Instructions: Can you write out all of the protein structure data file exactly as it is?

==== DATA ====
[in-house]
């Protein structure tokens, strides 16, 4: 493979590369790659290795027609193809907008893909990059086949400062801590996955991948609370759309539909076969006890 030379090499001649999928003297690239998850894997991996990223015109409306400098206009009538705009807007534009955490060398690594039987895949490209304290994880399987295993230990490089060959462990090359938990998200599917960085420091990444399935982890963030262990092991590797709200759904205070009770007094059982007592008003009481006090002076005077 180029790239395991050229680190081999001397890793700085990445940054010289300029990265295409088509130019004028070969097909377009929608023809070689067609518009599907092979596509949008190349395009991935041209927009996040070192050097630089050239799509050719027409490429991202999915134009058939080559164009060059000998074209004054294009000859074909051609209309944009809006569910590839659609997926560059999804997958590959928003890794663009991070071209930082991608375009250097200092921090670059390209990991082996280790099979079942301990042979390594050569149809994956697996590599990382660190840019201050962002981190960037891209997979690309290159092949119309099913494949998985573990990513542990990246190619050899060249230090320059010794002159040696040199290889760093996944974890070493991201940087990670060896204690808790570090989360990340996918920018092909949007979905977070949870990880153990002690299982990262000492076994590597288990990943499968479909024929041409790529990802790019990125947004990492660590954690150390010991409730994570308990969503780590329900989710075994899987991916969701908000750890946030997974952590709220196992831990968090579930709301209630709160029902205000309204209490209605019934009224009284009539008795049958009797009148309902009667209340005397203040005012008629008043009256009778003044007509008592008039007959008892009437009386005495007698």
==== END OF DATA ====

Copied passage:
[in-house]
């Protein structure tokens, strides 16, 4: 493979590369790659290795027609193809907008893909990059086949400062801590996955991948609370759309539909076969006890 030379090499001649999928003297690239998850894997991996990223015109409306400098206009009538705009807007534009955490060398690594039987895949490209304290994880399987295993230990490089060959462990090359938990998200599917960085420091990444399935982890963030262990092991590797709200759904205070009770007094059982007592008003009481006090002076005077 180029790239395991050229680190081999001397890793700085990445940054010289300029990265295409088509130019004028070969097909377009929608023809070689067609518009599907092979596509949008190349395009991935041209927009996040070192050097630089050239799509050719027409490429991202999915134009058939080559164009060059000998074209004054294009000859074909051609209309944009809006569910590839659609997926560059999804997958590959928003890794663009991070071209930082991608375009250097200092921090670059390209990991082996280790099979079942301990042979390594050569149809994956697996590599990382660190840019201050962002981190960037891209997979690309290159092949119309099913494949998985573990990513542990990246190619050899060249230090320059010794002159040696040199290889760093996944974890070493991201940087990670060896204690808790570090989360990340996918920018092909949007979905977070949870990880153990002690299982990262000492076994590597288990990943499968479909024929041409790529990802790019990125947004990492660590954690150390010991409730994570308990969503780590329900989710075994899987991916969701908000750890946030997974952590709220196992831990968090579930709301209630709160029902205000309204209490209605019934009224009284009539008795049958009797009148309902009667209340005397203040005012008629008043009256009778003044007509008592008039007959008892009437009386005495007698």